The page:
Last Tuesday, the Department of Community Service sponsored a discussion about scenarios in volunteer work titled "Sexism in Service."

The event was led by Lindsey Miller from AmeriCorps VISTA, member of an AmeriCorps program aimed at fighting poverty, working with the Department of Community Service and its higher education intern Jack Korpob. A diverse group of students and staff, including Associate Director of the International Center for Ethics, Justice and Public Life Marci McPhee and Director of the Department of Community Service Lucas Malo, attended the event.

Opening the discussion, Kateri Spear '15 shared an experience from her recent work with Habitat for Humanity over February break, during which she and other Brandeis students went to Pennsylvania to build a home.

On the last day of the trip, Spear said the overheard an older volunteer make "demeaning comments about one of our female-bodied volunteers" due to the assumption that she could not perform the manual labor of constructing a house as effectively as he could. The experience was "very uncomfortable" for the volunteer, according to Spear.

Miller noted that there are "always external factors involved" with working on a service project, and acknowledged that volunteers face the dilemma of how to address these sorts of situations in a respectful manner.

Korpob also shared a similar story from his undergraduate study at the University of California, San Diego about a service trip to Belize that he helped lead. Once his group arrived, he noticed that the local workers and liaisons would only speak to him. At first, he said that he did not think much of it, but it soon became apparent that the local members of the organization would not interact with his co-leaders because they were female.

"I told [a liaison] that service was the reason that we were there," said Korpob, adding that "telling someone they can't do the same service because they are female simply wasn't going to happen."

While Korpob admitted this situation made the trip awkward, he said that his team "fought back" against this discrimination. "Sometimes, you have to be the person to say [something] is wrong."

Korpob added that volunteers working in another culture could encounter cultural norms that make it difficult to stand up for their beliefs. While he "saw it to be appropriate" in this instance, he acknowledged that often it is "very difficult" for volunteers to feel empowered in foreign environments.

McPhee also added that Sorenson Fellows-students who are given a financial stipend by the Sorenson Fellowship so they may serve abroad with an organization of their choice during a summer-often "feel like they sold out their beliefs" if they choose to accept the gender norms of a different country.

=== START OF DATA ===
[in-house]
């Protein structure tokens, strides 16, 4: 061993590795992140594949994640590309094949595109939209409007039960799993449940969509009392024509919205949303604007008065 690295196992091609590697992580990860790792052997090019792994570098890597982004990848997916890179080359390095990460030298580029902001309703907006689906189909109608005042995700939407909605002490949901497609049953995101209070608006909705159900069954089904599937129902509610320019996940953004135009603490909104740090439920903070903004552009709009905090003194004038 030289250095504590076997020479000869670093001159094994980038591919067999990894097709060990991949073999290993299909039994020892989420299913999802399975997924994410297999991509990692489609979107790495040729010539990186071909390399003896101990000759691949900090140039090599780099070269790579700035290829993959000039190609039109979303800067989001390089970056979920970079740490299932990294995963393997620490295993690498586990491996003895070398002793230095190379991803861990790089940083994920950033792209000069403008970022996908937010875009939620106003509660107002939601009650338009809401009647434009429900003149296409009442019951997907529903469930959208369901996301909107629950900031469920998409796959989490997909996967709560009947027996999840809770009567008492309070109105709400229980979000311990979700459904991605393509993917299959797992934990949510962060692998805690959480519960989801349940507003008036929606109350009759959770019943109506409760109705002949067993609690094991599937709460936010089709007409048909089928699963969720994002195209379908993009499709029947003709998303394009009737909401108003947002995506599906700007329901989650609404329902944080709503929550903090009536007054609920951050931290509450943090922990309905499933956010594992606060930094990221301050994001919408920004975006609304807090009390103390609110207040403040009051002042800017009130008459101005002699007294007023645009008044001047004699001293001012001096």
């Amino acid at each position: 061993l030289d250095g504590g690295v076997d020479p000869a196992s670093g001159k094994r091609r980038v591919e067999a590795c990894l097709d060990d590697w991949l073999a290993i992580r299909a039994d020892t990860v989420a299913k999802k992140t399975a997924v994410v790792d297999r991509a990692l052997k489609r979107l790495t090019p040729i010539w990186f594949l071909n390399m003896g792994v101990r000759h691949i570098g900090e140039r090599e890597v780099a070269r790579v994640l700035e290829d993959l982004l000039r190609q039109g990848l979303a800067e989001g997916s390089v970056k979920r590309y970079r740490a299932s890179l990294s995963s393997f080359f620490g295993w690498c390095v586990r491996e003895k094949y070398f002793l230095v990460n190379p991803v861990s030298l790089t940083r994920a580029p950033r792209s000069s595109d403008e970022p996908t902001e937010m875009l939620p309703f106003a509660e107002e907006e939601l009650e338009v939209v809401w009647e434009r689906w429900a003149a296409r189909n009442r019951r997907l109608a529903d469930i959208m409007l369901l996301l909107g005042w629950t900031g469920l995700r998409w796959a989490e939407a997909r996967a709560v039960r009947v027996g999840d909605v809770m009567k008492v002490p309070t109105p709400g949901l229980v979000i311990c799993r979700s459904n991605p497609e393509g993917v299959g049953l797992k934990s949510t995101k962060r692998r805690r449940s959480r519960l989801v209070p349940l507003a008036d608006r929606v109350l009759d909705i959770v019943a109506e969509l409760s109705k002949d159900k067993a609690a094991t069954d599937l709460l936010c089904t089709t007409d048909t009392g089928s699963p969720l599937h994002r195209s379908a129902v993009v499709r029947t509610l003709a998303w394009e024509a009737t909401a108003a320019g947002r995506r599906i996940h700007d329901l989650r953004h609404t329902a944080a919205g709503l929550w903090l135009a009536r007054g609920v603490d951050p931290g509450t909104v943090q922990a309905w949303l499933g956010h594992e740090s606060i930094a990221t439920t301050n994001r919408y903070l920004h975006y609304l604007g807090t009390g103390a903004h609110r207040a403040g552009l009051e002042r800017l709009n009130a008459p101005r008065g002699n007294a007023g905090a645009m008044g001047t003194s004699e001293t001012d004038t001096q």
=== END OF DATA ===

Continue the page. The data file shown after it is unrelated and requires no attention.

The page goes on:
The latter half of the discussion was dominated by a recent advertising campaign of the Big Brothers Big Sisters Boston, a service organization that pairs children with older role models. The advertising campaign, called "Chicks Dig Bigs," is an effort to address the chronic shortage of male volunteers for the organization. In a video put out by the campaign, a female narrator claims "93 percent of women are more likely to admire a guy who volunteers with kids." The campaign's web page calls on women to "ask that special guy in her life ... and urge him to help make a difference in a child's life."

When the discussion turned toward the reasoning behind the campaign, McPhee acknowledged that a shortage of male volunteers has been an issue for BBBSB, but added that she didn't know "what [she] would do to solve this problem, but [she was] not sure this was it."

Spear also called into question the reasons a person volunteers to serve, and remained unconvinced that an individual who joined after seeing this campaign would be "the best person to commit to mentor a child," as opposed to an individual who opted to serve in order to create a meaningful relationship with a child.

Sharon Passov '15, a coordinator for Language and Cultural Enrichment, a branch of the Waltham Group that pairs Brandeis students with English language learners from the Kennedy Middle School in Waltham, stated that she found the campaign "silly" and that it played on cultural norms, but did acknowledge that it showed the "desperation that the [organization] faces" with regard to male volunteers.

Passov added that male volunteers at Brandeis typically ask to be paired with male children, and desire to spend time in the Gosman Sports and Convocation Center "instead of [doing] arts and crafts or other activities."

Sophie Brickman '16, a coordinator for Brandeis Big Siblings said that Brandeis Big Siblings' lack of male volunteers could be addressed in more productive ways, such as having "male volunteers speak to other males" to show them that "it is cool to serve."

She also said that Brandeis Big Siblings has started working with the Athletics department, and that having a male athlete attest to his experiences with the organization have been successful.

This event was the last in a series of discussions put on by the Department of Community Service in an effort to promote dialogue about service.